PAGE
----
“Having one has changed me a lot. Before, I was very self-conscious about my burns, but now I know that if people are looking at me it’s because they have seen the tattoo.” Nicola went under the needle for 10 hours over three sessions to have the £600 work done at Mantra Tattoo Studio, in St George’s Place, Cheltenham. A colourful design of ponies and cherry blossoms covers part of her chest, shoulder and upper arm, which was previously scarred.
Every so often a story will surface about some form of body modification become the new trend with teenagers. I can remember back to high school where the news had reports of girls getting their navels pierced. Nowadays nobody even bats an eye at a navel piercing. Granted some of the times these news stories are right on the mark when it comes to trends, but sometimes they might be a little bit off. For example, this website is predicting that the next major trend for teenagers is to have their ears pointed “to look like an elf”.
The latest shocking trend? Ear sculpting! Why is this bizarre practice getting so popular? According to Dr.Lajos Nagy, a New York plastic surgeon, “Sculpted ears not only enhance the attractiveness of the face, but also improve the experience of listening to music.”
Whatever the reason kids are getting their ears doctored, the surgical procedure has been slowly catching on with the young and daring. Body modification artist Russ Foxx has been sculpting ears for years. According to Shaughnessy Keely, a rep from Foxx’s piercing shop, The Fall, Foxx will only perform the operation on those 18 or older. “He’ll do a few sessions and he’ll sculpt your ear and make it pointy,” says Keely. Put more graphically, elf ears are created by slicing the top of the cartilage on the ear and then sewing it back together. Hmm … suddenly “tramp stamps” aren’t looking that bad.
Don’t worry. I rolled my eyes at the tramp stamp line too.
In other eye rolling news, it’s time for the celebrity round-up. There actually isn’t a lot to report on this week.
Beyonce is getting into the tattoo business, well, temporarily at least.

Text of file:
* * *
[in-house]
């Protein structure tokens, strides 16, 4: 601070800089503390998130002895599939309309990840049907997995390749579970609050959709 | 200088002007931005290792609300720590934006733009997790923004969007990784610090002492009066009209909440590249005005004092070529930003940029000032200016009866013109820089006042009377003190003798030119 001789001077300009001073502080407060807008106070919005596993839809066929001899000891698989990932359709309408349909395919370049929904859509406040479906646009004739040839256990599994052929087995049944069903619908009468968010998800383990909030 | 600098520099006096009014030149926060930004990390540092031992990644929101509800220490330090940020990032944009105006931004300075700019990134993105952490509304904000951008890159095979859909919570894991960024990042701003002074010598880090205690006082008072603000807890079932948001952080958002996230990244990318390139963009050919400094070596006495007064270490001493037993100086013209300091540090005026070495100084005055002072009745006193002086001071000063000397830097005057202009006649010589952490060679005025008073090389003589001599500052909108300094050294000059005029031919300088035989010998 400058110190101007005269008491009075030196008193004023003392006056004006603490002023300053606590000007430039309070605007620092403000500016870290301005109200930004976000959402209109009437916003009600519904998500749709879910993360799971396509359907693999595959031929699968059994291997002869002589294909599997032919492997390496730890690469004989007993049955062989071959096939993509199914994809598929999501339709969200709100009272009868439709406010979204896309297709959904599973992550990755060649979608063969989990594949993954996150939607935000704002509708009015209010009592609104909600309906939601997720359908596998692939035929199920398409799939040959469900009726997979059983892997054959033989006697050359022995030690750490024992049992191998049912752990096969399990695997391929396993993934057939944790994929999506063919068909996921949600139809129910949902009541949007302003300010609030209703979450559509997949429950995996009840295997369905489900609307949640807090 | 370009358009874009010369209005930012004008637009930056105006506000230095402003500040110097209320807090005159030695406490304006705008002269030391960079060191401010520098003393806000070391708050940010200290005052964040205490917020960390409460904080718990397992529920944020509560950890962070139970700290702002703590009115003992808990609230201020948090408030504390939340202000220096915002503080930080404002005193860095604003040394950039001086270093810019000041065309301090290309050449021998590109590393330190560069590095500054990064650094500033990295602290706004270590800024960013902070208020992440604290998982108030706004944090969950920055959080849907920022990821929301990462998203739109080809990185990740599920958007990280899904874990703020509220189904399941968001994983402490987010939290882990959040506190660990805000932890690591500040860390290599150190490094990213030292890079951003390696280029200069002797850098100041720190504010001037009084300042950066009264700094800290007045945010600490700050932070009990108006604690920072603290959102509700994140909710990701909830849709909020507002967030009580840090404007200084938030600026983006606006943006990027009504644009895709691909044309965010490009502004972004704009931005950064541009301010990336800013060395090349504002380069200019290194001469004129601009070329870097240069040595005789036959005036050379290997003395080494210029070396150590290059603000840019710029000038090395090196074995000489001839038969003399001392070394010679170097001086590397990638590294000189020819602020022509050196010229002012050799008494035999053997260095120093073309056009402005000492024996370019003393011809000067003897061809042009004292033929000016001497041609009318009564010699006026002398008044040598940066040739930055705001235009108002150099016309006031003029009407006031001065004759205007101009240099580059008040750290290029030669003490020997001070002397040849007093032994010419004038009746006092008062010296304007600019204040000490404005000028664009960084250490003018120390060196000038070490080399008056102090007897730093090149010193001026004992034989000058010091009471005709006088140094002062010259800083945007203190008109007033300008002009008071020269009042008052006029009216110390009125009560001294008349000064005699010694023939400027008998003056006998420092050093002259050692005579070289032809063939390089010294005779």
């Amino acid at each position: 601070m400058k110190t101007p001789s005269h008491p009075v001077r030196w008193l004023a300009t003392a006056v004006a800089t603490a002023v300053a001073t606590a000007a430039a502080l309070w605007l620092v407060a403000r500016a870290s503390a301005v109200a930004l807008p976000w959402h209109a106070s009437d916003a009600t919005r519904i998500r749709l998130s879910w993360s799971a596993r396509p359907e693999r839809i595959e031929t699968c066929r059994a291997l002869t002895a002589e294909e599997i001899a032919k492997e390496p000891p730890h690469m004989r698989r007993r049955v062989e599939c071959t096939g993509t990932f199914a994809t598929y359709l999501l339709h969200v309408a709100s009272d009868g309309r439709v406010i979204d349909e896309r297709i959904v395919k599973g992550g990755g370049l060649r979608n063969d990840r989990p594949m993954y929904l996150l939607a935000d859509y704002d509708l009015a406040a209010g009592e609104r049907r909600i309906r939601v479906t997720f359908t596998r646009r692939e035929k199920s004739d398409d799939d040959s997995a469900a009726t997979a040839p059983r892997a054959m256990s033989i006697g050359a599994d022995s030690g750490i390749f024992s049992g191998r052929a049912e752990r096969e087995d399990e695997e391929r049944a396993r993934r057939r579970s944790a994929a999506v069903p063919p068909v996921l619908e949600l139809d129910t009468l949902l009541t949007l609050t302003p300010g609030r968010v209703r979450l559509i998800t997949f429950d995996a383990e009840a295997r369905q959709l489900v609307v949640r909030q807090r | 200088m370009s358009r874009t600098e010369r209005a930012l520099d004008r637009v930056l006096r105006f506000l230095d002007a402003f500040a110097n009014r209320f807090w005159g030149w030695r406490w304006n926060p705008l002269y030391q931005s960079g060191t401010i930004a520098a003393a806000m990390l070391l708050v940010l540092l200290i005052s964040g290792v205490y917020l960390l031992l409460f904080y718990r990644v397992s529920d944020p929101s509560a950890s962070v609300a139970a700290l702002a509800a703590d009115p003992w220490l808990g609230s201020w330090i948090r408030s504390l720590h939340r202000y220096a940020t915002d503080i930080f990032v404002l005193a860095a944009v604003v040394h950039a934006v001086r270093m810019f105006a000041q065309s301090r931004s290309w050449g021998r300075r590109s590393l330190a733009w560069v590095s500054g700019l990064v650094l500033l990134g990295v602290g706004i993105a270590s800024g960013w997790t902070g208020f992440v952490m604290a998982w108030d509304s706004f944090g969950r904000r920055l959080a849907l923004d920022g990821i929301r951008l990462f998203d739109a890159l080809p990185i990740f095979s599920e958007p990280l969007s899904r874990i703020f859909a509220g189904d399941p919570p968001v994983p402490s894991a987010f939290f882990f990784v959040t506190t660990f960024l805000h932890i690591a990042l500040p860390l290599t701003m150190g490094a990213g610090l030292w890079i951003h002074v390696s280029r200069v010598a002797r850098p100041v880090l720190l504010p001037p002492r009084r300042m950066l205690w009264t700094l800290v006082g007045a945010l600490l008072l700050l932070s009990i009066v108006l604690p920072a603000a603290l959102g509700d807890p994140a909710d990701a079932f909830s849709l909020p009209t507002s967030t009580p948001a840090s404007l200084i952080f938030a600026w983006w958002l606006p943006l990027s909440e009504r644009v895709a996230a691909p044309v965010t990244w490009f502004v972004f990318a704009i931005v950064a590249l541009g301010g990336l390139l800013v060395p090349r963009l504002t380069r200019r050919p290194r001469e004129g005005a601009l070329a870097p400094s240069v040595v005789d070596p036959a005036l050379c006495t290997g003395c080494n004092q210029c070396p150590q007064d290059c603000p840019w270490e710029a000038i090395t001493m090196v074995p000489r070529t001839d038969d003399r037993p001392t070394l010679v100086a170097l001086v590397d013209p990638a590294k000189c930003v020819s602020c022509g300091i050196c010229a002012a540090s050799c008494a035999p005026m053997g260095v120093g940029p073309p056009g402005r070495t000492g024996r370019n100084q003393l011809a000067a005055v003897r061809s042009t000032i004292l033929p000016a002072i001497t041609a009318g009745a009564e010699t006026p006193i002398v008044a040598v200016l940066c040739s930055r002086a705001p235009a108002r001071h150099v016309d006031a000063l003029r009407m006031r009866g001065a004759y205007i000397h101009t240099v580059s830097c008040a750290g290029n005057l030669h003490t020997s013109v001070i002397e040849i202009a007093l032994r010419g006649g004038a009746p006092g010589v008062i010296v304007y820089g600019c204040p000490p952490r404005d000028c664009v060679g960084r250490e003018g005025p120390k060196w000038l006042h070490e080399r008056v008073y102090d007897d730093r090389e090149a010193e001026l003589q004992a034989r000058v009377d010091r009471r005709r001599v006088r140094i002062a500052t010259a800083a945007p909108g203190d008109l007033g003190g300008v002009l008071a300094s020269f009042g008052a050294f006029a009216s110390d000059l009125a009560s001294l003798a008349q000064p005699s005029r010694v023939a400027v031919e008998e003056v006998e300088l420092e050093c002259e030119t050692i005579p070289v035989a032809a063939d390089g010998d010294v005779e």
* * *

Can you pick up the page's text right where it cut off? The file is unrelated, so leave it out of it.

The singer is teaming up with airbrush makeup firm Temptu to create a limited edition collection of temporary tattoos under the Deréon label. Tina Knowles, Deréon’s founder, creative director and designer, and Beyonce’s mum, said,”With a Sixties-pinup-girl meets-futuristic-biker-chick theme, Beyoncé and I really wanted to give our Deréon fall 2010 campaign a tough edginess.” ”We decided to invite Temptu to help us create custom body art for her to model with our fashions. The resulting images were so strong that we realized consumers might want to re-create the tattoos themselves.”
Ok, I’ll admit, that was a bit of a stretch, but this next story does include real tattoos, so it should make up for it.
If you haven’t watched Glee before, you’re missing out. Yes, I watch it. The show is funny and there is nice eye candy, that fits the very definition of guilty pleasure TV perfectly. Well, for those of you who haven’t seen it, one of the stars of the show, Lea Michele, recently discussed her nine tattoos.
This is what a Glee actress might look like
But she does have one vice – a passion for tattoos, although she played down her nine inkings, which she said are ‘so, so little’. She has nine, each chronicling a significant milestone in her life. The first was a butterfly, on her back, at 16. There’s one for Spring Awakening, another, Imagine, after the John Lennon song, a gold star for Rachel Berry. But she added: ‘I don’t have like a kiss on my butt or anything! They’re all tiny. All so, so, so little.’
And to end this week’s news we have one more video featuring TV’s favorite tattoo artist, Kat Von D. (Special thanks to Phil for bringing this to my attention).
So that’s the news for this week. As always, if you see a news story that involves any type of modification, just click here to submit to the newsfeed.
Other than that, have a great first weekend of October everyone.